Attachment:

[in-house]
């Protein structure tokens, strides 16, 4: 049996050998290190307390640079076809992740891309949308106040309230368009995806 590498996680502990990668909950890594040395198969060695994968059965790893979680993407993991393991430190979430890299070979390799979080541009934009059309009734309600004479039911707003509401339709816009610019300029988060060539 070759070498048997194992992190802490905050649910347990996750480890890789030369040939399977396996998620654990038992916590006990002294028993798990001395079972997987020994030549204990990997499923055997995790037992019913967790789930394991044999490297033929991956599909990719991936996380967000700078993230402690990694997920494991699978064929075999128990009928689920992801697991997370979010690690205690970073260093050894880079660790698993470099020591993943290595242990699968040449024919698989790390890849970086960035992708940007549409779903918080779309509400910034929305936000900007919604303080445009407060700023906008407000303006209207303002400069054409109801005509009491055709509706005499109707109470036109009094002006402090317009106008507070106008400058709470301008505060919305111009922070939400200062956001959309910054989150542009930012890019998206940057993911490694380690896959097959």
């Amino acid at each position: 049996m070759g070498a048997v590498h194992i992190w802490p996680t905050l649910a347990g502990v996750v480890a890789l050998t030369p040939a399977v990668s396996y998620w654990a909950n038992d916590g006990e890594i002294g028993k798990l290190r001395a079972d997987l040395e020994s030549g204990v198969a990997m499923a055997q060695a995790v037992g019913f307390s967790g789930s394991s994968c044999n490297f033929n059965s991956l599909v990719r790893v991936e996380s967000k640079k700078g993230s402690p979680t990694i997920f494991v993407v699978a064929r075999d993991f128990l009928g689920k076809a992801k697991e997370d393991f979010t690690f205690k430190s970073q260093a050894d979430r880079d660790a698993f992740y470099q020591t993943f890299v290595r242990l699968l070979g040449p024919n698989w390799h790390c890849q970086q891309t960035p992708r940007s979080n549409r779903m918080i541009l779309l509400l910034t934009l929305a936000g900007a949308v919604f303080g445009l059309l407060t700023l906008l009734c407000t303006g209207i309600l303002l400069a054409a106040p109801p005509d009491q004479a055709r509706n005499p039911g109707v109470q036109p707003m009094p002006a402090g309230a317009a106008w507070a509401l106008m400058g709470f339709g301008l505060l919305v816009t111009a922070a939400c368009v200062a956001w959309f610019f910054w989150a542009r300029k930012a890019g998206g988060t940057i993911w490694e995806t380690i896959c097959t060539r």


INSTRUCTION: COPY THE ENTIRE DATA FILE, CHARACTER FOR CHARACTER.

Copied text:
[in-house]
């Protein structure tokens, strides 16, 4: 049996050998290190307390640079076809992740891309949308106040309230368009995806 590498996680502990990668909950890594040395198969060695994968059965790893979680993407993991393991430190979430890299070979390799979080541009934009059309009734309600004479039911707003509401339709816009610019300029988060060539 070759070498048997194992992190802490905050649910347990996750480890890789030369040939399977396996998620654990038992916590006990002294028993798990001395079972997987020994030549204990990997499923055997995790037992019913967790789930394991044999490297033929991956599909990719991936996380967000700078993230402690990694997920494991699978064929075999128990009928689920992801697991997370979010690690205690970073260093050894880079660790698993470099020591993943290595242990699968040449024919698989790390890849970086960035992708940007549409779903918080779309509400910034929305936000900007919604303080445009407060700023906008407000303006209207303002400069054409109801005509009491055709509706005499109707109470036109009094002006402090317009106008507070106008400058709470301008505060919305111009922070939400200062956001959309910054989150542009930012890019998206940057993911490694380690896959097959």
């Amino acid at each position: 049996m070759g070498a048997v590498h194992i992190w802490p996680t905050l649910a347990g502990v996750v480890a890789l050998t030369p040939a399977v990668s396996y998620w654990a909950n038992d916590g006990e890594i002294g028993k798990l290190r001395a079972d997987l040395e020994s030549g204990v198969a990997m499923a055997q060695a995790v037992g019913f307390s967790g789930s394991s994968c044999n490297f033929n059965s991956l599909v990719r790893v991936e996380s967000k640079k700078g993230s402690p979680t990694i997920f494991v993407v699978a064929r075999d993991f128990l009928g689920k076809a992801k697991e997370d393991f979010t690690f205690k430190s970073q260093a050894d979430r880079d660790a698993f992740y470099q020591t993943f890299v290595r242990l699968l070979g040449p024919n698989w390799h790390c890849q970086q891309t960035p992708r940007s979080n549409r779903m918080i541009l779309l509400l910034t934009l929305a936000g900007a949308v919604f303080g445009l059309l407060t700023l906008l009734c407000t303006g209207i309600l303002l400069a054409a106040p109801p005509d009491q004479a055709r509706n005499p039911g109707v109470q036109p707003m009094p002006a402090g309230a317009a106008w507070a509401l106008m400058g709470f339709g301008l505060l919305v816009t111009a922070a939400c368009v200062a956001w959309f610019f910054w989150a542009r300029k930012a890019g998206g988060t940057i993911w490694e995806t380690i896959c097959t060539r």